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Interpretive Handbook

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Test 9322 :
Methemoglobin Reductase, Blood

Clinical Information Discusses physiology, pathophysiology, and general clinical aspects, as they relate to a laboratory test

Methemoglobin reductase, also called "diaphorase," and more properly called cytochrome B5 reductase, is the only enzyme within the erythrocyte that maintains hemoglobin in the reduced (non-methemoglobin) state.

 

Persons who are heterozygous for methemoglobin reductase deficiency have no clinical or laboratory abnormalities, are not cyanotic, and have normal methemoglobin concentrations in their blood.

 

Persons who are homozygous for methemoglobin reductase deficiency have normal arterial oxygen saturation but have varying quantities of methemoglobin in their blood, generally 15% to 20%, and are quite cyanotic. Paradoxically, homozygotes have normal blood counts; the condition does not cause polycythemia. The reason for this apparent paradox seems to be that the presence of methemoglobin shifts the hemoglobin-O2 dissociation curve to the right, so that although the transport of oxygen is diminished, the delivery of oxygen to tissues is normal. The condition is quite benign, but may cause concern to parents of affected children, be a cosmetic embarrassment to the children, and alarm the attending physician. The cyanosis may be treated with methylene blue.

Useful For Suggests clinical disorders or settings where the test may be helpful

Confirming cases of heterozygous or homozygous methemoglobin reductase deficiency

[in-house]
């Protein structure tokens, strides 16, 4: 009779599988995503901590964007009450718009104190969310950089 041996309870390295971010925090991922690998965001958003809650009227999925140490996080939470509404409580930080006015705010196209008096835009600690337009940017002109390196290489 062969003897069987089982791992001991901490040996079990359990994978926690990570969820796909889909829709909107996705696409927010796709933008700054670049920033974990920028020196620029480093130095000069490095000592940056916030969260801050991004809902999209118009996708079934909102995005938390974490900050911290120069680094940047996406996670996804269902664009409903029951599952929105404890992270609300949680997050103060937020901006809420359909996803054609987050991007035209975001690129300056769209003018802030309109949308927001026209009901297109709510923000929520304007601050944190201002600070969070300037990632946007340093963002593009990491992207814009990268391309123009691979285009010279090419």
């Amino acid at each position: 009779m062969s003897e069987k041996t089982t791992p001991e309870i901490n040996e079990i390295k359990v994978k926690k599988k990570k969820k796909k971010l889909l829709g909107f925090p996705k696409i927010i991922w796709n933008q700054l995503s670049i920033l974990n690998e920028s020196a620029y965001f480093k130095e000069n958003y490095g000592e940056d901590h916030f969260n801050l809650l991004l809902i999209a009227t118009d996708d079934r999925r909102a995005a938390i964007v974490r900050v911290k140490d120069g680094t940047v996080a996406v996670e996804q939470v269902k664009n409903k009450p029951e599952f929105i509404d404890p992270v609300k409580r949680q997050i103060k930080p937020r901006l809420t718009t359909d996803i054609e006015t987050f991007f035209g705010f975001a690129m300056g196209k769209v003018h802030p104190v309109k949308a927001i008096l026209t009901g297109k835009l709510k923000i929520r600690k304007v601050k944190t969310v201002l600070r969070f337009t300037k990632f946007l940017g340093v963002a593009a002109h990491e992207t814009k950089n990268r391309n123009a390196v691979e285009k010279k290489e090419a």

Genetic studies in families with methemoglobin reductase deficiency

Interpretation Provides information to assist in interpretation of the test results

Methemoglobin reductase activity in neonates (0-6 weeks) is normally 60% of the normal adult value. Adult values are attained by 2 to 3 months of age.

 

Heterozygotes have results slightly lower than the reference range. Homozygotes demonstrate little to no methemoglobin reductase activity and increased levels of methemoglobin.

Cautions Discusses conditions that may cause diagnostic confusion, including improper specimen collection and handling, inappropriate test selection, and interfering substances

Individuals who are glucose-6-phosphate-dehydrogenase (G-6-PD) deficient are not candidates for methylene blue therapy. Administration of methylene blue to such persons will cause hemolysis or methemoglobin formation.

Reference Values Describes reference intervals and additional information for interpretation of test results. May include intervals based on age and sex when appropriate. Intervals are Mayo-derived, unless otherwise designated. If an interpretive report is provided, the reference value field will state this.

> or =12 months: 6.6-13.3 U/g Hb

Reference values have not been established for patients who are <12 months of age.

Clinical References Provides recommendations for further in-depth reading of a clinical nature

Beutler E: Methemoglobinemia and other causes of cyanosis. In Williams Hematology. Sixth edition. Edited by E Beutler, M Lichtman, WJ Williams, TJ Kipps. New York, McGraw-Hill Book Company, 2001, p 611


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